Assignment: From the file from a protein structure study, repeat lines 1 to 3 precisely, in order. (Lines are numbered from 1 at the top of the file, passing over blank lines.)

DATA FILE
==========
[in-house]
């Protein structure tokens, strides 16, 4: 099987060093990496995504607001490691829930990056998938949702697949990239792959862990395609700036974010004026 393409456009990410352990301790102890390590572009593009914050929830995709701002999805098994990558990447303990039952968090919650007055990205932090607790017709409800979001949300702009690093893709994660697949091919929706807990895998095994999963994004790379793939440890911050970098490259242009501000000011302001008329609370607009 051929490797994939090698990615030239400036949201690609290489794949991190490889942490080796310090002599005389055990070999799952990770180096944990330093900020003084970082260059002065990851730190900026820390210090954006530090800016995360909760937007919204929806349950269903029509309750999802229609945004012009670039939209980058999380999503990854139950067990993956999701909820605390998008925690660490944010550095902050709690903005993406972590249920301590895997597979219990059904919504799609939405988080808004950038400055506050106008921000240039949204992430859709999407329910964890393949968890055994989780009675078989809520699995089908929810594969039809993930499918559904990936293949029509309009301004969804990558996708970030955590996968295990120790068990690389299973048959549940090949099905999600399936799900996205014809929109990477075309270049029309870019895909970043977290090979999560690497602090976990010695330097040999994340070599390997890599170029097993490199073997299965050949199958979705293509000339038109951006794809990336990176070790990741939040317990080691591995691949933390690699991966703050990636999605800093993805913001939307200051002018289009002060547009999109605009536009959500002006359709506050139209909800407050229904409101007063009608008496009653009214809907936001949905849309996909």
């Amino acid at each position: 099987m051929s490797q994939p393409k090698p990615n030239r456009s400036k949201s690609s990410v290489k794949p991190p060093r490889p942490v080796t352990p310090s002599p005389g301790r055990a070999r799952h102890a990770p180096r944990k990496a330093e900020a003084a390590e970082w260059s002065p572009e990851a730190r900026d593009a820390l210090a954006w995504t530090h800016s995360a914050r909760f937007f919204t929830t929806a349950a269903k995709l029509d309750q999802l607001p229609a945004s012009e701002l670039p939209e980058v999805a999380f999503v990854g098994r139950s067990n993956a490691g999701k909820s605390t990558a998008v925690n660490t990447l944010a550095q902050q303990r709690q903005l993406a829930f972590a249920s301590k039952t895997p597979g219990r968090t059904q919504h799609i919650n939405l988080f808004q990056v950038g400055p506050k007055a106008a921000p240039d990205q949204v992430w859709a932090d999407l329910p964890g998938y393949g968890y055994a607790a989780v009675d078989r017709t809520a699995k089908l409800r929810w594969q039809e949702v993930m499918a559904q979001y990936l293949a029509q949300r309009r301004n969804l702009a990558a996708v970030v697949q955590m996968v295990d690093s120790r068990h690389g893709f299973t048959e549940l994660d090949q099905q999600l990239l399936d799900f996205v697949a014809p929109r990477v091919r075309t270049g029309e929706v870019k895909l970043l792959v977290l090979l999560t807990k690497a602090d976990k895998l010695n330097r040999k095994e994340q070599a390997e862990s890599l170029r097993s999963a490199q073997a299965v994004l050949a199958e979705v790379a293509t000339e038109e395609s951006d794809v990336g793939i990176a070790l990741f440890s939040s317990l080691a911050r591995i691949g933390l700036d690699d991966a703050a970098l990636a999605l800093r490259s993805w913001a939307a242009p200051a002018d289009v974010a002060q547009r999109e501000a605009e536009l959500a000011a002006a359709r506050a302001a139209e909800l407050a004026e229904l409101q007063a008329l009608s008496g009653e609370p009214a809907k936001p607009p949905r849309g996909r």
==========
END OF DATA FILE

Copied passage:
[in-house]
């Protein structure tokens, strides 16, 4: 099987060093990496995504607001490691829930990056998938949702697949990239792959862990395609700036974010004026 393409456009990410352990301790102890390590572009593009914050929830995709701002999805098994990558990447303990039952968090919650007055990205932090607790017709409800979001949300702009690093893709994660697949091919929706807990895998095994999963994004790379793939440890911050970098490259242009501000000011302001008329609370607009 051929490797994939090698990615030239400036949201690609290489794949991190490889942490080796310090002599005389055990070999799952990770180096944990330093900020003084970082260059002065990851730190900026820390210090954006530090800016995360909760937007919204929806349950269903029509309750999802229609945004012009670039939209980058999380999503990854139950067990993956999701909820605390998008925690660490944010550095902050709690903005993406972590249920301590895997597979219990059904919504799609939405988080808004950038400055506050106008921000240039949204992430859709999407329910964890393949968890055994989780009675078989809520699995089908929810594969039809993930499918559904990936293949029509309009301004969804990558996708970030955590996968295990120790068990690389299973048959549940090949099905999600399936799900996205014809929109990477075309270049029309870019895909970043977290090979999560690497602090976990010695330097040999994340070599390997890599170029097993490199073997299965050949199958979705293509000339038109951006794809990336990176070790990741939040317990080691591995691949933390690699991966703050990636999605800093993805913001939307200051002018289009002060547009999109605009536009959500002006359709506050139209909800407050229904409101007063009608008496009653009214809907936001949905849309996909």
């Amino acid at each position: 099987m051929s490797q994939p393409k090698p990615n030239r456009s400036k949201s690609s990410v290489k794949p991190p060093r490889p942490v080796t352990p310090s002599p005389g301790r055990a070999r799952h102890a990770p180096r944990k990496a330093e900020a003084a390590e970082w260059s002065p572009e990851a730190r900026d593009a820390l210090a954006w995504t530090h800016s995360a914050r909760f937007f919204t929830t929806a349950a269903k995709l029509d309750q999802l607001p229609a945004s012009e701002l670039p939209e980058v999805a999380f999503v990854g098994r139950s067990n993956a490691g999701k909820s605390t990558a998008v925690n660490t990447l944010a550095q902050q303990r709690q903005l993406a829930f972590a249920s301590k039952t895997p597979g219990r968090t059904q919504h799609i919650n939405l988080f808004q990056v950038g400055p506050k007055a106008a921000p240039d990205q949204v992430w859709a932090d999407l329910p964890g998938y393949g968890y055994a607790a989780v009675d078989r017709t809520a699995k089908l409800r929810w594969q039809e949702v993930m499918a559904q979001y990936l293949a029509q949300r309009r301004n969804l702009a990558a996708v970030v697949q955590m996968v295990d690093s120790r068990h690389g893709f299973t048959e549940l994660d090949q099905q999600l990239l399936d799900f996205v697949a014809p929109r990477v091919r075309t270049g029309e929706v870019k895909l970043l792959v977290l090979l999560t807990k690497a602090d976990k895998l010695n330097r040999k095994e994340q070599a390997e862990s890599l170029r097993s999963a490199q073997a299965v994004l050949a199958e979705v790379a293509t000339e038109e395609s951006d794809v990336g793939i990176a070790l990741f440890s939040s317990l080691a911050r591995i691949g933390l700036d690699d991966a703050a970098l990636a999605l800093r490259s993805w913001a939307a242009p200051a002018d289009v974010a002060q547009r999109e501000a605009e536009l959500a000011a002006a359709r506050a302001a139209e909800l407050a004026e229904l409101q007063a008329l009608s008496g009653e609370p009214a809907k936001p607009p949905r849309g996909r």